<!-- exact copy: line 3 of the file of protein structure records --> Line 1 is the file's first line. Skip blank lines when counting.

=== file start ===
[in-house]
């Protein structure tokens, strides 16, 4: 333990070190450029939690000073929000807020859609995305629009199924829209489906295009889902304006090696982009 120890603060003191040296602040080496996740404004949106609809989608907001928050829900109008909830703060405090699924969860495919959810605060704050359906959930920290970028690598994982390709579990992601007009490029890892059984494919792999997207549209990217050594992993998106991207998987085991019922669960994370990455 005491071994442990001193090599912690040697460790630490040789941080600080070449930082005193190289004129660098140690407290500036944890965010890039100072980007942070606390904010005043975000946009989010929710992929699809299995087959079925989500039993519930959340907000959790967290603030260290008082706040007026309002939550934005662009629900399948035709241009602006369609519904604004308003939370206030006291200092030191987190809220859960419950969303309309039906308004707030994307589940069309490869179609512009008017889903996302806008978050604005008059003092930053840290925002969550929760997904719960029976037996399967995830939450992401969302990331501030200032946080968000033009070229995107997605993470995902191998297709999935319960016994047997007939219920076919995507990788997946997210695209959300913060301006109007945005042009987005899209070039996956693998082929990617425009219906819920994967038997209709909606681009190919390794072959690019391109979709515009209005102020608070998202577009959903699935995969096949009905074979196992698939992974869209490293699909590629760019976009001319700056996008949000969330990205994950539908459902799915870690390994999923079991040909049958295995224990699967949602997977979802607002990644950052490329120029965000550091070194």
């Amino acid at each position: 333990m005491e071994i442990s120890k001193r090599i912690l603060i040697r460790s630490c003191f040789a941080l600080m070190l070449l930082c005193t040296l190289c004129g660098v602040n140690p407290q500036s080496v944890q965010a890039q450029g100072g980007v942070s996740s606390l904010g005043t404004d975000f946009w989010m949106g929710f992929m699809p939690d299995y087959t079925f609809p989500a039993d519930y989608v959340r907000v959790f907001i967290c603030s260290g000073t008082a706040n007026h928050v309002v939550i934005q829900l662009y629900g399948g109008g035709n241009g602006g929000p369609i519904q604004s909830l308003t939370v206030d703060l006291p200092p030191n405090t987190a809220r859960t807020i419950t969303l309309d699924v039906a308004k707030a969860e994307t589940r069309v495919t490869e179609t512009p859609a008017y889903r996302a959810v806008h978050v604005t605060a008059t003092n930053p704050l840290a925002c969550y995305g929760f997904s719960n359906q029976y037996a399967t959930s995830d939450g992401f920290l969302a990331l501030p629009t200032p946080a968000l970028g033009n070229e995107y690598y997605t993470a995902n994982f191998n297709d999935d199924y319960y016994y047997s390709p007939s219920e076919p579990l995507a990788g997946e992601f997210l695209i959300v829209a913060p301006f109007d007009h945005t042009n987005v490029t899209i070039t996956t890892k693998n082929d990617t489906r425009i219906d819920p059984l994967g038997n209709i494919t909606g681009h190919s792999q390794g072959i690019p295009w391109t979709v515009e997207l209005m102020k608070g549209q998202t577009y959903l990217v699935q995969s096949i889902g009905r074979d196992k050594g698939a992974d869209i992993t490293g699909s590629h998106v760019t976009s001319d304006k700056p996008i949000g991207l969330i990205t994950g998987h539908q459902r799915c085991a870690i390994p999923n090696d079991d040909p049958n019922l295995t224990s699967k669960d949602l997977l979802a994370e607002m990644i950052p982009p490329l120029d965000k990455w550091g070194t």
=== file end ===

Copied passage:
């Amino acid at each position: 333990m005491e071994i442990s120890k001193r090599i912690l603060i040697r460790s630490c003191f040789a941080l600080m070190l070449l930082c005193t040296l190289c004129g660098v602040n140690p407290q500036s080496v944890q965010a890039q450029g100072g980007v942070s996740s606390l904010g005043t404004d975000f946009w989010m949106g929710f992929m699809p939690d299995y087959t079925f609809p989500a039993d519930y989608v959340r907000v959790f907001i967290c603030s260290g000073t008082a706040n007026h928050v309002v939550i934005q829900l662009y629900g399948g109008g035709n241009g602006g929000p369609i519904q604004s909830l308003t939370v206030d703060l006291p200092p030191n405090t987190a809220r859960t807020i419950t969303l309309d699924v039906a308004k707030a969860e994307t589940r069309v495919t490869e179609t512009p859609a008017y889903r996302a959810v806008h978050v604005t605060a008059t003092n930053p704050l840290a925002c969550y995305g929760f997904s719960n359906q029976y037996a399967t959930s995830d939450g992401f920290l969302a990331l501030p629009t200032p946080a968000l970028g033009n070229e995107y690598y997605t993470a995902n994982f191998n297709d999935d199924y319960y016994y047997s390709p007939s219920e076919p579990l995507a990788g997946e992601f997210l695209i959300v829209a913060p301006f109007d007009h945005t042009n987005v490029t899209i070039t996956t890892k693998n082929d990617t489906r425009i219906d819920p059984l994967g038997n209709i494919t909606g681009h190919s792999q390794g072959i690019p295009w391109t979709v515009e997207l209005m102020k608070g549209q998202t577009y959903l990217v699935q995969s096949i889902g009905r074979d196992k050594g698939a992974d869209i992993t490293g699909s590629h998106v760019t976009s001319d304006k700056p996008i949000g991207l969330i990205t994950g998987h539908q459902r799915c085991a870690i390994p999923n090696d079991d040909p049958n019922l295995t224990s699967k669960d949602l997977l979802a994370e607002m990644i950052p982009p490329l120029d965000k990455w550091g070194t």